2022 research highlights

sad person looking out window

Improving care for older Black immigrants

With a five-year grant from the National Institutes of Health (NIH), Assistant Professor Manka Nkimbeng is immersing herself in Black immigrant communities in the Twin Cities to explore how their cultural beliefs, values, customs, language, learning methods, and healthcare practices can be incorporated to improve care for Black immigrant older adults with dementia.

Stopping it before it starts

Professor David Jacobs led an international study that found for the first time that risk factors present in childhood are also directly related to the onset of heart disease in adults. The findings suggest that even slightly high levels of risk factors at a young age — such as body mass index (a measure of obesity), blood pressure, blood lipids — can lead to cardiovascular problems relatively early in life.

a small human is writing on a page with a pen in a classroom.
Older man and woman seated at a kitchen table, both looking at a laptop which the woman is typing on.

Clues to dementia in our ‘digital footprint’

A person’s online interactions leave behind a “digital footprint” that often contains vast amounts of information about their feelings, behavior, and overall well-being. In a new study, SPH research scientist Jude Mikal will analyze these digital footprints to examine how their linguistic, syntactic, or behavioral markers could provide early evidence of cognitive impairment and dementia.

The rise of undergrad public health degrees

A new study led by JP Leider, director of SPH’s Center for Public Health Systems, found that in 2001, colleges and universities across the U.S. awarded 1,480 undergraduate degrees in public health. By 2020, the number of those degrees climbed to 18,289, a two-decade increase of over 1,100%. Public health undergraduate students are more ethnically and racially diverse than typical recipients of undergraduate degrees nationwide — in 2020, more than 80 percent were women and 55 percent were from communities of color.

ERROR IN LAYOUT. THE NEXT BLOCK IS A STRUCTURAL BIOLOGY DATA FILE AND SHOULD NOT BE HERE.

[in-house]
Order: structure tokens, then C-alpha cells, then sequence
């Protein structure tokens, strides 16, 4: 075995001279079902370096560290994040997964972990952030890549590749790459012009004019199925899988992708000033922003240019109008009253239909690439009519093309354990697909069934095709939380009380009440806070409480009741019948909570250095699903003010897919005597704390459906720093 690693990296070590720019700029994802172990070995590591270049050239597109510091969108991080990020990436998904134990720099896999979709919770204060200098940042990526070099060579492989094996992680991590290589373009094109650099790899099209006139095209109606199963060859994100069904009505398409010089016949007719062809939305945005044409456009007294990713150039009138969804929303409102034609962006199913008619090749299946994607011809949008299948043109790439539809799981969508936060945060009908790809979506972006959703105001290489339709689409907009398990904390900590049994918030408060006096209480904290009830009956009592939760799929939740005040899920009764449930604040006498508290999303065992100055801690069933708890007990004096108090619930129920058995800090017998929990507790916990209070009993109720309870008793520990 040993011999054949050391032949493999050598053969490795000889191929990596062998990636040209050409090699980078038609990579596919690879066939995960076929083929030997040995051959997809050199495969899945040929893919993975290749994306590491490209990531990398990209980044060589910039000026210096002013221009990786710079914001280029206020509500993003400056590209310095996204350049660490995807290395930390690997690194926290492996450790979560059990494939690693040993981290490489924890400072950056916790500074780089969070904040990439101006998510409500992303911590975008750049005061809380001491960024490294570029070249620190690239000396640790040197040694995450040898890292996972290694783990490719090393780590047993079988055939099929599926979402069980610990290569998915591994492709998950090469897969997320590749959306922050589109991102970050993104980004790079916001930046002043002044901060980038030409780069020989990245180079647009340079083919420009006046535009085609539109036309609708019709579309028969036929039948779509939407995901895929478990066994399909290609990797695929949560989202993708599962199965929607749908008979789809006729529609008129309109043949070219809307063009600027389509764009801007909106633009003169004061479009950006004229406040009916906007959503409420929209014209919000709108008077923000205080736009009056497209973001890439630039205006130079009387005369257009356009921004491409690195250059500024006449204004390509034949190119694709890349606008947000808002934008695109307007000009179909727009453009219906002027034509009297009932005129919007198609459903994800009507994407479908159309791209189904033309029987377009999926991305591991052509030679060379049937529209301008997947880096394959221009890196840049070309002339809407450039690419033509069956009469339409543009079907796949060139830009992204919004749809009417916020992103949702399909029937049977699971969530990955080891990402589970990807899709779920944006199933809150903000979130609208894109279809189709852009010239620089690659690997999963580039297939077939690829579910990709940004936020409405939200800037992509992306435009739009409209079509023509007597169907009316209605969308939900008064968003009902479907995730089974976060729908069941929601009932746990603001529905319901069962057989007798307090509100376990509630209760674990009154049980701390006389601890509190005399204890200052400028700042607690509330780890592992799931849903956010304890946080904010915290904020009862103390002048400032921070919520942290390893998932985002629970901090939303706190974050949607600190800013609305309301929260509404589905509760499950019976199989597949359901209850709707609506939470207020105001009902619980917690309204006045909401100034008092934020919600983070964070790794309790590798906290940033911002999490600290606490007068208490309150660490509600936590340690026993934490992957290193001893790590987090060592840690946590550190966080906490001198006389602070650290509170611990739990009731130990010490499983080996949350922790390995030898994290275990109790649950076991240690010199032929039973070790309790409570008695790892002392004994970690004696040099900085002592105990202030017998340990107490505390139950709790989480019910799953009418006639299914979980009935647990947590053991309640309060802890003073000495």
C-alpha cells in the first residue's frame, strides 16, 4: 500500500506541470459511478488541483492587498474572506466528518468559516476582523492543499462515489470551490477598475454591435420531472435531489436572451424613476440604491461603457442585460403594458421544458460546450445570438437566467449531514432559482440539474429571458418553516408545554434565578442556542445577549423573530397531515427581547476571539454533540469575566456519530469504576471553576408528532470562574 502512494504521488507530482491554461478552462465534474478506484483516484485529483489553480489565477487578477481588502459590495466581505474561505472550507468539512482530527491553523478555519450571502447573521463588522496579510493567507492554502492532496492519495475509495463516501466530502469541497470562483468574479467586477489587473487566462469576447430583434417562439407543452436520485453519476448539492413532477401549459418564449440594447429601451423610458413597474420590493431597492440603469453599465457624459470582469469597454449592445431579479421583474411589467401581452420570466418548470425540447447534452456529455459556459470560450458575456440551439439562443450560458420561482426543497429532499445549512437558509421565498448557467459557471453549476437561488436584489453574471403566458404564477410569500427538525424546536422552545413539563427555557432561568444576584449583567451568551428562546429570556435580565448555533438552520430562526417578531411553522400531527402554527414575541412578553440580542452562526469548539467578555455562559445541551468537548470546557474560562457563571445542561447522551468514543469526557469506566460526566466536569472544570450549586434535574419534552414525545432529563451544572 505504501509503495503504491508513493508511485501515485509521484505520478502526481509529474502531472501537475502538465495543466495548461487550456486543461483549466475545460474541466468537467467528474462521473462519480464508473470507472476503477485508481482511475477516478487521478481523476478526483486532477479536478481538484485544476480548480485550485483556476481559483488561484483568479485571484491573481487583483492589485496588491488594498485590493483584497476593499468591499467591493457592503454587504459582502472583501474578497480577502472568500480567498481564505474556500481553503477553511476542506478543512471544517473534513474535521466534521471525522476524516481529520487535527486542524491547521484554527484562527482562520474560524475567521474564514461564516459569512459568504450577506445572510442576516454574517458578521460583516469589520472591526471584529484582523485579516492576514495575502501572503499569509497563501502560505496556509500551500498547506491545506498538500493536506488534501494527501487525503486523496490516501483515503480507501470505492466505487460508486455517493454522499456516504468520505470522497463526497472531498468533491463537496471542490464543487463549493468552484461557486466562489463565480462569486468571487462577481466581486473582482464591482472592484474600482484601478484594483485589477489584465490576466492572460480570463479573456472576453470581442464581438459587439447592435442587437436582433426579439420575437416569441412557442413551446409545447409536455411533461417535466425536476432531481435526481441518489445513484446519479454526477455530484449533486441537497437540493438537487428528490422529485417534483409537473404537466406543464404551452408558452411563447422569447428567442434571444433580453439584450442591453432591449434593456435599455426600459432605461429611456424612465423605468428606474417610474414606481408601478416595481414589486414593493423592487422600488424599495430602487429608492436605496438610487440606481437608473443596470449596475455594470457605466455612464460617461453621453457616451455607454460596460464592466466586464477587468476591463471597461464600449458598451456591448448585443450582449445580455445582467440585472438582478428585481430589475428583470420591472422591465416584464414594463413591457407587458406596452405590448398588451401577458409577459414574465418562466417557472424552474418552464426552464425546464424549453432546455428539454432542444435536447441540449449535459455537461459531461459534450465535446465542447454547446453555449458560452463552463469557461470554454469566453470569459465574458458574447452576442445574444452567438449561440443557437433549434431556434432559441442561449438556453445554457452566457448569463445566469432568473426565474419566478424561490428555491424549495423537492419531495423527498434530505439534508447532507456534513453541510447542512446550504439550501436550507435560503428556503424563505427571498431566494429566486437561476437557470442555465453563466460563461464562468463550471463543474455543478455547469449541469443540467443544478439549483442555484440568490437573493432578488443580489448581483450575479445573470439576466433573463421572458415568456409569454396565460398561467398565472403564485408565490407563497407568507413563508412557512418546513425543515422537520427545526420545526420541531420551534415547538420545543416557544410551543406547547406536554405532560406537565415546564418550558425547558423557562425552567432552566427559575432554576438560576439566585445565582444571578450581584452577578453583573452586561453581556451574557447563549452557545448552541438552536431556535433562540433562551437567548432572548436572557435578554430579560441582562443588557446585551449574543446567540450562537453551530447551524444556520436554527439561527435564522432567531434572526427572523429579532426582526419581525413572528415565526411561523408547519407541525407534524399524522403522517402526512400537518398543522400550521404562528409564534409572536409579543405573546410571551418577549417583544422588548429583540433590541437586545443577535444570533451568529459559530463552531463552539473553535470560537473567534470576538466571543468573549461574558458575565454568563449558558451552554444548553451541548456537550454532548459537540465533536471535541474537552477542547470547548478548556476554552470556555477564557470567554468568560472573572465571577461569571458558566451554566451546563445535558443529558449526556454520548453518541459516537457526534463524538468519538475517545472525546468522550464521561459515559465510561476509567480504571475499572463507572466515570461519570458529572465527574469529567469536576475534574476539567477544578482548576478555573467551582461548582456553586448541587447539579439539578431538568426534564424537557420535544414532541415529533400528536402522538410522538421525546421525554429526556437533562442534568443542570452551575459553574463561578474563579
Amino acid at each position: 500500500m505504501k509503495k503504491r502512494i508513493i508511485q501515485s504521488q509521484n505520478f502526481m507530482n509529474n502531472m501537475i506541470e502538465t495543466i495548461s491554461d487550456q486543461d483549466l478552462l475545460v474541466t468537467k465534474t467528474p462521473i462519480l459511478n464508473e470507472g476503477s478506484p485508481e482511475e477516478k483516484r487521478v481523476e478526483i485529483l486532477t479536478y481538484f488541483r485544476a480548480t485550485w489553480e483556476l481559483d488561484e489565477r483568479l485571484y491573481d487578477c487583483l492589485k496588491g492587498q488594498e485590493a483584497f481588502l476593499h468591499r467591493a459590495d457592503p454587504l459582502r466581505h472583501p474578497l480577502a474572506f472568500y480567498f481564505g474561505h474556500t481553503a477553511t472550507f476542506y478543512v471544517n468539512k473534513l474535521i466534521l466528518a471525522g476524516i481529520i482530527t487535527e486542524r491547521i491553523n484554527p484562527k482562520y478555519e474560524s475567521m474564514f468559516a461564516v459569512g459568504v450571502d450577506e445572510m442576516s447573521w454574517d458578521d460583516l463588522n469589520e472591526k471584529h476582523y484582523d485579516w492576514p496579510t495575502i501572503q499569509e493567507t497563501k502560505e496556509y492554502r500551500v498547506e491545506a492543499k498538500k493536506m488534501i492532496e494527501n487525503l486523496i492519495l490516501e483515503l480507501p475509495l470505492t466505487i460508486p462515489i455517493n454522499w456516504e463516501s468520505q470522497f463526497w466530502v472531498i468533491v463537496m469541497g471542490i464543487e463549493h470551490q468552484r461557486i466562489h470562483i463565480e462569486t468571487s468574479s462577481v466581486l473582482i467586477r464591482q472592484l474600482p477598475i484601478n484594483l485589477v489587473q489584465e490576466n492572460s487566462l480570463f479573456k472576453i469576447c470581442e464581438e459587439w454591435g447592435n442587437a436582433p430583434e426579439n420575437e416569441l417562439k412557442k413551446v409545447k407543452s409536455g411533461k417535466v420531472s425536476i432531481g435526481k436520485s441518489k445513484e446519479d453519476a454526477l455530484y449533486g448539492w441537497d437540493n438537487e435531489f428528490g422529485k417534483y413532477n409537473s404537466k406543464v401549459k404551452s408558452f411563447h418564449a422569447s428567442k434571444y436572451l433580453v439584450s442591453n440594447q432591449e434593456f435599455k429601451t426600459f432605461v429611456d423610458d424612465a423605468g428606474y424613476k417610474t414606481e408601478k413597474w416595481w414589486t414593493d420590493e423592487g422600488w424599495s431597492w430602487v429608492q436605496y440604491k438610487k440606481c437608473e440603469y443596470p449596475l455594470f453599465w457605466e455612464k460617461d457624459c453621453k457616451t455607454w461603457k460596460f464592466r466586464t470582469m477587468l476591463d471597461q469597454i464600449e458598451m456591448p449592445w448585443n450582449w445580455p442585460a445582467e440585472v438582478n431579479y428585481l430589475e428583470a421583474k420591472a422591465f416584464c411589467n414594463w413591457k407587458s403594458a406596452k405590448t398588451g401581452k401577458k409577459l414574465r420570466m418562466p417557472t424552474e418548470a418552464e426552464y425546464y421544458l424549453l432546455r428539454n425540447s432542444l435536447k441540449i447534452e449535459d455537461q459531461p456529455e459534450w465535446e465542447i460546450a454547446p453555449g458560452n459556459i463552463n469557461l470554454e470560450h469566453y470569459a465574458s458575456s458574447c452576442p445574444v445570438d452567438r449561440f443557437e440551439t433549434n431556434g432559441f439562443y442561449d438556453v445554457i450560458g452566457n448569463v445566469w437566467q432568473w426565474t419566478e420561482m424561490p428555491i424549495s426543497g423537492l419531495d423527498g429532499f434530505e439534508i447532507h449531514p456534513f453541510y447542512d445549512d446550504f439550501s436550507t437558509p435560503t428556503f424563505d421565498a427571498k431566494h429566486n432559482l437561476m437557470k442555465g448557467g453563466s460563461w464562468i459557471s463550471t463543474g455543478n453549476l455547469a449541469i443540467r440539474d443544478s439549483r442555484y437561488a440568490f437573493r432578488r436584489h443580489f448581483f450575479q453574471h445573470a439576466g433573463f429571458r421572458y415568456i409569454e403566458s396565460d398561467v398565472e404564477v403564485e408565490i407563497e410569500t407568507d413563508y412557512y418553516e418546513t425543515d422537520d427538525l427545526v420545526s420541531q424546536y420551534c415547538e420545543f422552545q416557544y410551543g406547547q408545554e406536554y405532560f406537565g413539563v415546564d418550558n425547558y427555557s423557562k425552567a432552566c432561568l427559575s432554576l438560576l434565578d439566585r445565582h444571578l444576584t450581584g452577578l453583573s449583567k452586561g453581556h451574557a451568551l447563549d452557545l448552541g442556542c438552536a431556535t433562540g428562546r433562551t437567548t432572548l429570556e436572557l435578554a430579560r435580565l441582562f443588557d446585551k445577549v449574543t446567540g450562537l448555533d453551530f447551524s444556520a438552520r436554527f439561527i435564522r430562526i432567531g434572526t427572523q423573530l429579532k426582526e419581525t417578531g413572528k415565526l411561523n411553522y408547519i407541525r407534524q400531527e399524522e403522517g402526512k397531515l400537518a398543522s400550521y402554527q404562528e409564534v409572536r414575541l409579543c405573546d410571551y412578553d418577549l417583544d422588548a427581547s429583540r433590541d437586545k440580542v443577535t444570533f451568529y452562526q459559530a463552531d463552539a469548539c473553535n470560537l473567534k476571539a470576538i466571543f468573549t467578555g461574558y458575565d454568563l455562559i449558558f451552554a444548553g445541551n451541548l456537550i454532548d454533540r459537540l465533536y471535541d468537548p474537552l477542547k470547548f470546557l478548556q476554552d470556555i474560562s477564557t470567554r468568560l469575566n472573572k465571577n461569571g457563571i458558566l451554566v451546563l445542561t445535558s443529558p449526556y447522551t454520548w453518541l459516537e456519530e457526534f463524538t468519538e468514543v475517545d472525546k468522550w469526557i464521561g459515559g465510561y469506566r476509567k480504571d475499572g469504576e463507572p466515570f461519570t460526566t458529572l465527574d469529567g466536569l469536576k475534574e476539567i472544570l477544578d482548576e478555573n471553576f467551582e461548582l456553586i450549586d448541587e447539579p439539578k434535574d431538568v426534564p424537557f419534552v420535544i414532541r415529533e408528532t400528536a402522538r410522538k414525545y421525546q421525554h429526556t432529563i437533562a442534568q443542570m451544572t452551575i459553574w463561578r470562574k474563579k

person smiling after graduation
child swinging

Insuring our children

An analysis from the State Health Access Data Assistance Center (SHADAC) found that at the national level from 2016-2020, Asian children and multi-racial children experienced the lowest uninsurance rates and American Indian and Alaska Native children experienced the highest uninsurance rates. In all, 3.6 million U.S. children lack health insurance that provides access to regular health screenings, routine services, vaccinations, and vital treatments.

Staying put

Most older adults want to “age in place” even if their health changes. But the Rural Health Research Center wanted to know how aging in place differs for people in rural and urban areas, and for white people compared to people of color. By looking at key quality of life measures, they discovered that although most older adults aging in place in both rural and urban areas are active members of their communities, non-Hispanic white rural residents fared better across many measures of healthy aging in place and social engagement than rural residents of color.

old people playing cards

Awards and recognitions

  • Associate Professor Claudia Muñoz-Zanzi: Award for Global Engagement 
  • Professor Shalini Kulasingam: Sara Evans Faculty Woman Scholar/Leader Award
  • Dean and Professor Emeritus John Finnegan: President’s Award for Outstanding Service
  • Students Shehrose Charania and Malia Lambrecht: 2022 David A. Winston Health Policy Scholarship
  • Associate Professor Ruby Nguyen: Horace T. Morse-University of Minnesota Alumni Association Award for Outstanding Contributions to Undergraduate Education
  • Professor Irina Stepanov: Distinguished McKnight University Professor 
  • Professor Katy Backes Kozhimannil, Associate Professor Carrie Henning-Smith, and student Julia Interrante: 2022 Rural Health Awards
  • Students Cory Anderson, Delaine Anderson, Alexandria Kristensen-Cabrera, Emily McGuire, and Sarah Samorodnitsky: President’s Student Leadership & Service Award